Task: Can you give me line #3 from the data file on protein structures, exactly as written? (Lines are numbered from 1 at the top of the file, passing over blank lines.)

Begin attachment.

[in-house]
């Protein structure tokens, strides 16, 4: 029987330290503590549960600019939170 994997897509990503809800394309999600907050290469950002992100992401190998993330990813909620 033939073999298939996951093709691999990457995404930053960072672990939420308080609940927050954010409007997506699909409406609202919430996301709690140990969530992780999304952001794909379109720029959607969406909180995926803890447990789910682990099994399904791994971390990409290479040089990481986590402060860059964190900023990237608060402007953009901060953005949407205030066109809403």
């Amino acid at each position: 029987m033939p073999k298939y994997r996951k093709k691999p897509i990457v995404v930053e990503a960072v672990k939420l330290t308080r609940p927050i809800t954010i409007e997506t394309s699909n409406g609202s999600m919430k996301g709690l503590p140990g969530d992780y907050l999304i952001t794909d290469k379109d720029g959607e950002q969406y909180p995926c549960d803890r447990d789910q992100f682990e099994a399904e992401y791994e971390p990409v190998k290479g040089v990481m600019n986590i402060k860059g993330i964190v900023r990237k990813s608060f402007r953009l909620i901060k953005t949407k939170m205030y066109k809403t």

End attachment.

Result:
């Amino acid at each position: 029987m033939p073999k298939y994997r996951k093709k691999p897509i990457v995404v930053e990503a960072v672990k939420l330290t308080r609940p927050i809800t954010i409007e997506t394309s699909n409406g609202s999600m919430k996301g709690l503590p140990g969530d992780y907050l999304i952001t794909d290469k379109d720029g959607e950002q969406y909180p995926c549960d803890r447990d789910q992100f682990e099994a399904e992401y791994e971390p990409v190998k290479g040089v990481m600019n986590i402060k860059g993330i964190v900023r990237k990813s608060f402007r953009l909620i901060k953005t949407k939170m205030y066109k809403t």